REVIEW: THE HOBBIT: AN UNEXPECTED JOURNEY – EXTENDED EDITION

Starring

Martin Freeman (Black Panther)
Ian Holm (Alien)
Ian McKellen (X-Men)
Richard Armitage (Hannibal)
Cate Blanchett (Hanna)
Hugo Weaving (V For Vendetta)
Elijah Wood (Sin City)
Sylvester McCoy (Doctor Who)
Andy Serkis (King Kong)
Lee Pace (Guardians of The Galaxy)
Manu Bennett (Arrow)
Stephen Ure (Deathgasm)
Christopher Lee (Lord of The Rings)
Barry Humphries (Finding Nemo)
Jeffrey Thomas (Hercules: TLJ)
Benedict Cumberbatch (Doctor Strange)
Ken Stott (Fortitude)
Graham McTavish (Outlander)
Aidan Turner (Beautiful Darkness)
Dean O’Gorman (Young Hercules)
Mark Hadlow (King Kong)
Jed Brophy (Heavenly Creatures)
Adam Brown (The Emoji Movie)
John Callen (The Rainbow Warrior)
Peter Hambleton (A Twist In The Tale)
William Kircher (Shark In The Park)
James Nesbitt (Jekyll)
Stephen Hunter (Blue World Order)
Jarred Blakiston (Power Rangers Dino Charge)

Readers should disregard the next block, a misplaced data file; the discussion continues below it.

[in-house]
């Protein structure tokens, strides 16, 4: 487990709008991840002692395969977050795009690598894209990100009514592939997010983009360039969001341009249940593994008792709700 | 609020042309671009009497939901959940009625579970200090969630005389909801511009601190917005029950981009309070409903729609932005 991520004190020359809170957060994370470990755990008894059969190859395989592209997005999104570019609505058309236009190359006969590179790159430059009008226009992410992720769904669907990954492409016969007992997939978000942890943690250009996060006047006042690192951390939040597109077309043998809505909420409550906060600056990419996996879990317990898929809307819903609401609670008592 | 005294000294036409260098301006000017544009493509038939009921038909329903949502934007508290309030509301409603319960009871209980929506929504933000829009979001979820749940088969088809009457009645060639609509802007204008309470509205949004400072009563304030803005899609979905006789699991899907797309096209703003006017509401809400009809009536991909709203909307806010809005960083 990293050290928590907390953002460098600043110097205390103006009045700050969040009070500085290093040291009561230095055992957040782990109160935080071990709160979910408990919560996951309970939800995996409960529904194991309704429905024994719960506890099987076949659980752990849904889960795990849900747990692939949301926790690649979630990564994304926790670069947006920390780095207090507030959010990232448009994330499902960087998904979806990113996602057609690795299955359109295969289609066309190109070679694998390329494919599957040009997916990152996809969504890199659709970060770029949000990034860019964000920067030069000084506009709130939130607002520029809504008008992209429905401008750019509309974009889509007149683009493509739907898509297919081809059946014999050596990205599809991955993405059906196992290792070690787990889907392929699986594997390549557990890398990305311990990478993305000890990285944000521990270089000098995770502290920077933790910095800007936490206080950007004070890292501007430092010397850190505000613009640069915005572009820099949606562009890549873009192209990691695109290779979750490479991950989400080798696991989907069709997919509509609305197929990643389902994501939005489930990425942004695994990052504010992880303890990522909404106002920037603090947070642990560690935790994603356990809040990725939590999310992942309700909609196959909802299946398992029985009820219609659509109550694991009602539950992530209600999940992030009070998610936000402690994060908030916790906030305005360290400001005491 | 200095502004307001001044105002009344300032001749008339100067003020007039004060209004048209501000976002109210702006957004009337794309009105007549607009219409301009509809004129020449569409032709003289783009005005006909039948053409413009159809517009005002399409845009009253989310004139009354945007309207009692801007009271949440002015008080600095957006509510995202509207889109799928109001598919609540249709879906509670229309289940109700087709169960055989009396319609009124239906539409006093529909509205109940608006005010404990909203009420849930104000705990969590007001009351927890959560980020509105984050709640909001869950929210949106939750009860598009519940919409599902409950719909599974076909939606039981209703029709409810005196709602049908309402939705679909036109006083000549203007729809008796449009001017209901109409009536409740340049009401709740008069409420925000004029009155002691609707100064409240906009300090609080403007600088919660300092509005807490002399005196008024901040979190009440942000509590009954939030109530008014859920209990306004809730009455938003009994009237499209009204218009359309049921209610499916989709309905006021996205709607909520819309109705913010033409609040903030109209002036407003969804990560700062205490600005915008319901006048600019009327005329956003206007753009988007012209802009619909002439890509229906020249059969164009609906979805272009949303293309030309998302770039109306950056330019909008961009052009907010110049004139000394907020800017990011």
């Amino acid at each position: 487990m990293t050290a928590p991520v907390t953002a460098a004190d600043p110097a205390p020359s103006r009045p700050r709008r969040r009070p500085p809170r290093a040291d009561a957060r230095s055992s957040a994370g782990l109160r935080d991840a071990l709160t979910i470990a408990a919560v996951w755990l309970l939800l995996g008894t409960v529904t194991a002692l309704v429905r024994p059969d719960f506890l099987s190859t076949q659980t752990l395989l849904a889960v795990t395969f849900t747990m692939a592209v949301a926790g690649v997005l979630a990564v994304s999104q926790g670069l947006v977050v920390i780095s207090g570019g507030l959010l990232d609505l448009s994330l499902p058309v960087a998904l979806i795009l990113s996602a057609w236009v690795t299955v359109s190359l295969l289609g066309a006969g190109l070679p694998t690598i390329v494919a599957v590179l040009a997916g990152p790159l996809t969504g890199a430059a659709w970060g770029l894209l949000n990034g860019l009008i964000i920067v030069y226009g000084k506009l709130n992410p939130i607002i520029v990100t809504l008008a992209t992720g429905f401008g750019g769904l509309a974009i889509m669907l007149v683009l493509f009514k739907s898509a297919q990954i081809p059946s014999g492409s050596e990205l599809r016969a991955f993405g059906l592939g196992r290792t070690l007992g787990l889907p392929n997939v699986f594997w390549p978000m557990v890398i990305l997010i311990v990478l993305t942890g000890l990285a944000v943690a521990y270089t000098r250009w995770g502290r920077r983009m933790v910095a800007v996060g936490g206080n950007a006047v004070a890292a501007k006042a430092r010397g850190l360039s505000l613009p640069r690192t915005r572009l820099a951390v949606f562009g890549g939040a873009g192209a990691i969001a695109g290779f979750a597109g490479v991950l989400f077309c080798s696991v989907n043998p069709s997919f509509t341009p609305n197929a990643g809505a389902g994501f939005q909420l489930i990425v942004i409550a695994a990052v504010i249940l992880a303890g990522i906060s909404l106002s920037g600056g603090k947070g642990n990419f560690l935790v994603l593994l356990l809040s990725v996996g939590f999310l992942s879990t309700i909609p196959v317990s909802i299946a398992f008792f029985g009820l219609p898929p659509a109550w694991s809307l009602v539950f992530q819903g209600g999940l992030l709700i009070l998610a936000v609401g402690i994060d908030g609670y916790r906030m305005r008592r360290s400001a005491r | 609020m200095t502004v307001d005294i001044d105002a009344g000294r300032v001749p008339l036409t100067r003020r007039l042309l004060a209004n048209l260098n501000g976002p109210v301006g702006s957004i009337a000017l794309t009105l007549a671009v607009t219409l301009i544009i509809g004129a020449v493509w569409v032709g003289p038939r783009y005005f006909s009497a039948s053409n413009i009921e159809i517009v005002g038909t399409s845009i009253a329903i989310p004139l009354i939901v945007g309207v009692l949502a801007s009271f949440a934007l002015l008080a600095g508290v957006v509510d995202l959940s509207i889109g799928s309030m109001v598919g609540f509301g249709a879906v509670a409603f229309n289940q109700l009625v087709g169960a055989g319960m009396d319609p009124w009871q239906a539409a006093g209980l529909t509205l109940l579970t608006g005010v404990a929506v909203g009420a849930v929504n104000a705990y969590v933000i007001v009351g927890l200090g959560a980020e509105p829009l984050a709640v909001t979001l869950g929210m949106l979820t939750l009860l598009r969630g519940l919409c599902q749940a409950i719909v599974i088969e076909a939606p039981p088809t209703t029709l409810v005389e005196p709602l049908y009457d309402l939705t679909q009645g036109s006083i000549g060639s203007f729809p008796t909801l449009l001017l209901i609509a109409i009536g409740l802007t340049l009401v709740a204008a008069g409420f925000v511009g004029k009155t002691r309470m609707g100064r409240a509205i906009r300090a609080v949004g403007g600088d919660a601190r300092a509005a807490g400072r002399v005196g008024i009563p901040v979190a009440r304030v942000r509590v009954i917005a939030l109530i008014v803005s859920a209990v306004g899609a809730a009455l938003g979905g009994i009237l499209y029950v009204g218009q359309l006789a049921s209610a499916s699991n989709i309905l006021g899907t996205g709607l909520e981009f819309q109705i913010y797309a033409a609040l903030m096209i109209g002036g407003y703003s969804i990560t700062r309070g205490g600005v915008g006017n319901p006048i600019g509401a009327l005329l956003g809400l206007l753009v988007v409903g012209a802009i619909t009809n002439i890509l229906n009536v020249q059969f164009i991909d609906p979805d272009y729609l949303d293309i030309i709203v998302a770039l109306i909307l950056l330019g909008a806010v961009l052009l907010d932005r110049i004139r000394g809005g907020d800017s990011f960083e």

The Hobbit: An Unexpected Journey (2012)The release of the three Lord of the Rings Extended Editions were something of a revelation a decade or so ago, particularly for J.R.R. Tolkien fans that wanted to immerse themselves even further in the cinematic landscape of Middle-earth. The nature of the LOTR novels dictated that the film adaptations would be packed to the brim with characters and locations while still excluding a wealth of material that couldn’t possibly be included in the movies, so introducing more material made for a fuller experience.John Callen, Dean O'Gorman, Stephen Hunter, and Aidan Turner in The Hobbit: An Unexpected Journey (2012)Peter Jackson and company have taken a similar approach with The Hobbit: An Unexpected Journey Extended Edition Blu-ray release, but the new cut of the film doesn’t feel like the definitive version that the LOTR extended cuts did. Instead, a movie that is already stretched too thin simply becomes longer, feeling like an indulgent director’s cut rather than a noteworthy superior cut.Richard Armitage in The Hobbit: An Unexpected Journey (2012)All of that being said, An Unexpected Journey Extended as a Blu-ray release is still a worthwhile purchase for fans of the movie or the universe. The real selling point is the continuation of the Appendices, which even pick up the numbering from the LOTR Extended Editions so that this set holds Appendices 7 and 8. Spread across two different discs, the documentary material is just as rewarding to watch as the LOTR Appendices were, spanning about nine hours of in-depth production footage and interviews. The Appendices cover all aspects of building Tolkien’s world, from returning to the original LOTR sets to casting the new characters to developing the culture of the Dwarves to the score and even the early involvement of initial director Guillermo del Toro.Ian McKellen and Martin Freeman in The Hobbit: An Unexpected Journey (2012)For fans of Middle-earth or just the process of making a film, these Appendices stand as the most thorough documentation of blockbuster movie-making in recent memory. But perhaps the most engaging part of the behind-the-scenes footage is the depiction of the friendships and bonds forged in the trenches of making a movie of this stature. For such a large scale production, seeing these relationships blossom in this footage is inspiring. The only downside to the Appendices is that unless you opt for the “Play All” option from the beginning, each segment will kick you back to the main menu after it ends rather than just continuing on from where you begin.Martin Freeman in The Hobbit: An Unexpected Journey (2012)The commentary track from Peter Jackson and Philippa Boyens is insightful and entertaining, even if a lot of the same content is covered in the Appendices at various points. Still, their rapport was amusing enough to keep me engaged throughout the length of the movie. The other special feature included on the movie disc is the “New Zealand: Home of Middle-earth” featurette that’s a holdover from the initial Blu-ray release of the movie.Martin Freeman in The Hobbit: An Unexpected Journey (2012)The first Hobbit Extended Edition feels bloated as a movie, but the bountiful supplemental content and absolutely stunning audio/visual presentation